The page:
I must choose my books more carefully as I do not want to make a habit of reviewing Texas books especially when they are too good to make fun of. First it was my review Texas Star Dark Tonight of Robert Perkinson, Texas Tough: The Rise Of America’s Prison Empire. Now it is S. C. Gwynne, Empire Of The Summer Moon: Quanah Parker and the Rise and Fall of the Comanches, the Most Powerful Indian Tribe in American History.
When Texans drop their watered-down textbooks and tell their history like it is, they don’t look pretty but they are certainly interesting. The introduction of horses to the West changed the Indians of the plains into a mounted army of unsurpassed skills and appetite for killing. The Comanches excelled.
Indians killed Indians, Mexicans, and American settlers and soldiers. Settlers and soldiers killed Indians and Mexicans. And the Spanish and Mexicans did their share of killing. All the killers lived by various codes of honor and morality.
To wonder how history might have been different for North America is naive and silly. The bloody conflict over dominance had gone on for centuries before any English or Spanish dropped anchor.
The difference between old antagonists and the new invaders was that the American Indians were of a stone age and Europe had long ago surpassed their stone age. New diseases, smaller populations, and the loss of the Buffalo marked the Indians for eventual defeat. One side was not smarter than the other side, although each thought very little of the other. The forces of Western civilization were unstoppable. Shameful, but there it is.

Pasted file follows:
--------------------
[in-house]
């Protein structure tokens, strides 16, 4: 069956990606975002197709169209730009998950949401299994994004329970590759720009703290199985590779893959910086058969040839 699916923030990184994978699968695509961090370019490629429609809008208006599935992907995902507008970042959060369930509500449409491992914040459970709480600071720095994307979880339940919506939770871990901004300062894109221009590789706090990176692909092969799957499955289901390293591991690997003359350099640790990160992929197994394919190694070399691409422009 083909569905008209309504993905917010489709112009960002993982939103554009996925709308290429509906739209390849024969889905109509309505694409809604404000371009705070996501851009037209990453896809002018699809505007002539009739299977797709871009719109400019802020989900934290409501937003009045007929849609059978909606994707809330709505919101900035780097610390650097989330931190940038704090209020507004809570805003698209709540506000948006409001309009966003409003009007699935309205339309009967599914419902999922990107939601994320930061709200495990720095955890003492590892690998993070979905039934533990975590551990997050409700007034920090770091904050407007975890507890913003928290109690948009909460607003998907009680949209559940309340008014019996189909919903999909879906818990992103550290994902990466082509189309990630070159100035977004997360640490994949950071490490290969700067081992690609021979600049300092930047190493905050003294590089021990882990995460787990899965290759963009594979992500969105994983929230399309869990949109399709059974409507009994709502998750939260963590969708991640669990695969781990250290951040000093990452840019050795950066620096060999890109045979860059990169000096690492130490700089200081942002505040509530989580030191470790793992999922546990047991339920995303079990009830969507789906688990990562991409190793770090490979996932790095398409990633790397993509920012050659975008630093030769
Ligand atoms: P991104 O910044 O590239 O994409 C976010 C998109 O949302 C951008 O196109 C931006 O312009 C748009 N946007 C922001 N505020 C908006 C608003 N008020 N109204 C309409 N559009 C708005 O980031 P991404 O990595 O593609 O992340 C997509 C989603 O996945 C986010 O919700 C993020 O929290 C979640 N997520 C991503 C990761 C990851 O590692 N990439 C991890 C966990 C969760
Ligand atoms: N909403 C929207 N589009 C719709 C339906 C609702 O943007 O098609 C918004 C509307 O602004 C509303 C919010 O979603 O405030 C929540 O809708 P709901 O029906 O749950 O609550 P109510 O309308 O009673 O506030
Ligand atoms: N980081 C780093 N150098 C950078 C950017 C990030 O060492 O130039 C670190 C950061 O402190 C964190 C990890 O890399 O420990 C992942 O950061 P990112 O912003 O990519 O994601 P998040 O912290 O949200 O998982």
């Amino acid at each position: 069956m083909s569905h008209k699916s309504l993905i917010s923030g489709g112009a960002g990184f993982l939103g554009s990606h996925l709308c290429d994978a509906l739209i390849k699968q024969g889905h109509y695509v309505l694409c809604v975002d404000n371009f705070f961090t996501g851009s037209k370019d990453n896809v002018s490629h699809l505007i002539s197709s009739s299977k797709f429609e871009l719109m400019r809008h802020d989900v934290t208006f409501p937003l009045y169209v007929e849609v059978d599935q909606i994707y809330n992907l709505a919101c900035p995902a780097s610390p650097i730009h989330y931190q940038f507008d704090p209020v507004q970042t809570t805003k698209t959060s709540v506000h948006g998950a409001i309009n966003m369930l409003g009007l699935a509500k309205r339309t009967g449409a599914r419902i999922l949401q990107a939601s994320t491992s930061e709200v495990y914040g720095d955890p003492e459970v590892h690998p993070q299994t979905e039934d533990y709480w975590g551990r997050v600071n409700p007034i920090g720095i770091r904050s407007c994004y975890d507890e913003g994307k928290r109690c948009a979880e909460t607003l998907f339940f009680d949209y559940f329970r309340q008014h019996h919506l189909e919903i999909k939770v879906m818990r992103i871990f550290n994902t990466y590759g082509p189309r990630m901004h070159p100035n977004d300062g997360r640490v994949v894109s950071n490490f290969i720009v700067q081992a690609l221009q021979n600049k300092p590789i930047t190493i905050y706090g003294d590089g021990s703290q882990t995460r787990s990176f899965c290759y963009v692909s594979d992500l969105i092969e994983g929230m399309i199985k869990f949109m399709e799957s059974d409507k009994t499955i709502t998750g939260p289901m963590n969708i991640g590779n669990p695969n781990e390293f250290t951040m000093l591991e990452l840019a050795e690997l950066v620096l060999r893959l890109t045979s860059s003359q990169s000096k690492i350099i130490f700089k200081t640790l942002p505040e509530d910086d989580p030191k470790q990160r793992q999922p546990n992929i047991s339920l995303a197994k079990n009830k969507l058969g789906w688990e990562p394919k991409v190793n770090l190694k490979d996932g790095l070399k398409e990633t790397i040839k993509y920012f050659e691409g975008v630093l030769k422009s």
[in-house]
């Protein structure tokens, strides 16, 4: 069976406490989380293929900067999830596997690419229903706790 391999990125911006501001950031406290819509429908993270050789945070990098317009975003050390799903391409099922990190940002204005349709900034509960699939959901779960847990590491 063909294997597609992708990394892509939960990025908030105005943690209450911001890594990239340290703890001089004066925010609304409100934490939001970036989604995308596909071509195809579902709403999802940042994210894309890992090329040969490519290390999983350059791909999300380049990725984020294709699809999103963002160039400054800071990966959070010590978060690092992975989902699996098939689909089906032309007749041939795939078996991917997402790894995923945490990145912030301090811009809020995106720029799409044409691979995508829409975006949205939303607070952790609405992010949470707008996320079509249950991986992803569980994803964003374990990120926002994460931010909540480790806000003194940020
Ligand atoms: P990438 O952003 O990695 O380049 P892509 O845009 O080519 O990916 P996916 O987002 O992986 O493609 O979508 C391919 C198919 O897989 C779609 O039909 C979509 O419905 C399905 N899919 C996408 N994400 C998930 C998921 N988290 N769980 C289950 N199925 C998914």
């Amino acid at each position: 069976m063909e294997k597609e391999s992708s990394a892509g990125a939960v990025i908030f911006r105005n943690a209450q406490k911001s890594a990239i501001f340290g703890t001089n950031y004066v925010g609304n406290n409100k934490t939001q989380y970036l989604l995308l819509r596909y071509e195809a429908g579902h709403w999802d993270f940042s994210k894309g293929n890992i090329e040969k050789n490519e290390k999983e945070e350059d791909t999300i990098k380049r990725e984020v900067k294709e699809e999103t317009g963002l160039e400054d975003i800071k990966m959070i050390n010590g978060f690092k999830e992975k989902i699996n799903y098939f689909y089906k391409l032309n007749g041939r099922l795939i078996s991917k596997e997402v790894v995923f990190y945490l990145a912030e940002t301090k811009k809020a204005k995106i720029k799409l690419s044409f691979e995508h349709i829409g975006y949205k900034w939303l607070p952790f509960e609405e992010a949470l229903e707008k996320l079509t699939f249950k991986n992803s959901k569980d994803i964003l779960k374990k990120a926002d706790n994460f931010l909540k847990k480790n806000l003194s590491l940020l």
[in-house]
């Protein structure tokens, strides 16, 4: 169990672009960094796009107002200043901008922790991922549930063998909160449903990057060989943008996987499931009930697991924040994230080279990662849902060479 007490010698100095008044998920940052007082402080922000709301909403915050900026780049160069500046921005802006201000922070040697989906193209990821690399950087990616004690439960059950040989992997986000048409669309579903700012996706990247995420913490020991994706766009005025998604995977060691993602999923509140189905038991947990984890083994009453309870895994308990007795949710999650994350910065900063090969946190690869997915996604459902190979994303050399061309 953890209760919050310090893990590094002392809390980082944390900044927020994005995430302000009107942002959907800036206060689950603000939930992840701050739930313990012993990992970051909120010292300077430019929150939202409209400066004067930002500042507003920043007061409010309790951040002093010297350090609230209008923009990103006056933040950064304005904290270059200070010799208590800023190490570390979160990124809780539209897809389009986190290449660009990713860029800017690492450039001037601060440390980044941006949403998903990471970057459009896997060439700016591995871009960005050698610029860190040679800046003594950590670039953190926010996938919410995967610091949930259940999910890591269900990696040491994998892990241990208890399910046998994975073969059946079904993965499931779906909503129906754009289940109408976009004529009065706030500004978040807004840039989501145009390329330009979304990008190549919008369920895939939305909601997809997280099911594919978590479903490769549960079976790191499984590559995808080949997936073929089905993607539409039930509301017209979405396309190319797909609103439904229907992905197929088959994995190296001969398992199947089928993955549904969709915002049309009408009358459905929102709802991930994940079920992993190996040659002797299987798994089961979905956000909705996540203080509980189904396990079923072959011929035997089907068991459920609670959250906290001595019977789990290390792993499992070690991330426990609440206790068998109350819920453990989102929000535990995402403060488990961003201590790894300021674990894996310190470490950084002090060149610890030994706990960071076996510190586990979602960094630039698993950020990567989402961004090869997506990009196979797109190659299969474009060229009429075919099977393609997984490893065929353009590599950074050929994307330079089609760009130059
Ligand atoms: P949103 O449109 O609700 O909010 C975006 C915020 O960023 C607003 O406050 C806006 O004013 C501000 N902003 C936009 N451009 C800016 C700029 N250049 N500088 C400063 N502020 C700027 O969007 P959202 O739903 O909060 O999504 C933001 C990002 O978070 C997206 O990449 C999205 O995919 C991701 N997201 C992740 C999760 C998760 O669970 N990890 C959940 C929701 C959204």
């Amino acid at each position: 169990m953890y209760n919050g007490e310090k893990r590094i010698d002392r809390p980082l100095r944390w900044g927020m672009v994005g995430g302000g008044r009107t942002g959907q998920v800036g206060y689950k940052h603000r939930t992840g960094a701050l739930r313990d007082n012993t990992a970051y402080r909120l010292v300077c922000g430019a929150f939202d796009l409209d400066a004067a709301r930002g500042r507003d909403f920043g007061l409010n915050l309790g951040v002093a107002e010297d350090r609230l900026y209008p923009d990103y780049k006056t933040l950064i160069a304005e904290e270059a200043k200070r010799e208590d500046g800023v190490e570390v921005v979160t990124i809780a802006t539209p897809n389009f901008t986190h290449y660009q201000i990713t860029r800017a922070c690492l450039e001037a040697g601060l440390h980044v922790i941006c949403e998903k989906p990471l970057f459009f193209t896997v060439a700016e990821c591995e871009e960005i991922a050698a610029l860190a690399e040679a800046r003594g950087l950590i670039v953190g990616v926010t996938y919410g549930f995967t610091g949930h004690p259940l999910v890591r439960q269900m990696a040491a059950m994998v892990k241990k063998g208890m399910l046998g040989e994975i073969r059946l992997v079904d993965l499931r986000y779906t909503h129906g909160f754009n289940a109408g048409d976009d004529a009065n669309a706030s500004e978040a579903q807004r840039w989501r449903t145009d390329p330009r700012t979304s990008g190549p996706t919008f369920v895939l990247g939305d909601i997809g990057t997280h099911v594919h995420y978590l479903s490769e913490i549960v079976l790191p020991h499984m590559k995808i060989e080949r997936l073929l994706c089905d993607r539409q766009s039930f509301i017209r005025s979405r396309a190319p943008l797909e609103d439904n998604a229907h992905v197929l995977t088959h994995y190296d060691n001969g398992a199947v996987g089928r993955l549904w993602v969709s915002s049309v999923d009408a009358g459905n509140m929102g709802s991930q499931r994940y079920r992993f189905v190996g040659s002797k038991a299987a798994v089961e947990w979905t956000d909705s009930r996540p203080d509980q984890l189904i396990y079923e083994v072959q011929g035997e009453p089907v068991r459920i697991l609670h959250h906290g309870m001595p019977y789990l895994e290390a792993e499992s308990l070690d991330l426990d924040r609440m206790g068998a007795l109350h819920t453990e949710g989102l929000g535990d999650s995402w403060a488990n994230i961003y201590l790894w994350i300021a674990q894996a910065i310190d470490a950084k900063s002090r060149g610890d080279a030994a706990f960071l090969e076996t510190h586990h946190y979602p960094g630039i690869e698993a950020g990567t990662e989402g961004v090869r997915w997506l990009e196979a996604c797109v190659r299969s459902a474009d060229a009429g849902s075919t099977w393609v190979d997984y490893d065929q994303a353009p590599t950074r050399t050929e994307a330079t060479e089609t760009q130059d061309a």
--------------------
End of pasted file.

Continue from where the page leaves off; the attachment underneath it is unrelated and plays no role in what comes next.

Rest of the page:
Those Western movies I watched as a kid never came close to accurate history or the excitement of the truth. Now our delicate sensibilities would never tolerate a movie that captured Quanah Parker, the Comanches, and the Texans in living color. The cost would be prohibitive, but the revenue would be enormous. The sequels would be endless.
We lost Comancheria and gained Texas. No takebacks allowed. Enjoy the book. Charles Marlin